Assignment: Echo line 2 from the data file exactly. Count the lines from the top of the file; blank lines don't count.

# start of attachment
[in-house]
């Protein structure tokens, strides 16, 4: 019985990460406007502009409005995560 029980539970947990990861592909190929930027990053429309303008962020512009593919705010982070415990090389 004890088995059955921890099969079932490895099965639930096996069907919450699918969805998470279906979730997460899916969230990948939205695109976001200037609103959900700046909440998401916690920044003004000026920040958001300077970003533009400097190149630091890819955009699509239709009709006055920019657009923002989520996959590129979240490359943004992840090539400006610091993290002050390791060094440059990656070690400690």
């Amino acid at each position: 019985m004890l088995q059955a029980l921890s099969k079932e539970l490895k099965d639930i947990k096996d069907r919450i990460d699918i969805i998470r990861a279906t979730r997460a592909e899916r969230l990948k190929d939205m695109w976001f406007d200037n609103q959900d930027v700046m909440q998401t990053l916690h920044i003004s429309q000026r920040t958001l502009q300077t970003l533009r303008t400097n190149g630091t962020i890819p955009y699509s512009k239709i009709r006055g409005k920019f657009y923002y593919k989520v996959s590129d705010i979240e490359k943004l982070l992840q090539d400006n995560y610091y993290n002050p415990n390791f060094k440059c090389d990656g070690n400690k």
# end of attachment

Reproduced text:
């Protein structure tokens, strides 16, 4: 019985990460406007502009409005995560 029980539970947990990861592909190929930027990053429309303008962020512009593919705010982070415990090389 004890088995059955921890099969079932490895099965639930096996069907919450699918969805998470279906979730997460899916969230990948939205695109976001200037609103959900700046909440998401916690920044003004000026920040958001300077970003533009400097190149630091890819955009699509239709009709006055920019657009923002989520996959590129979240490359943004992840090539400006610091993290002050390791060094440059990656070690400690």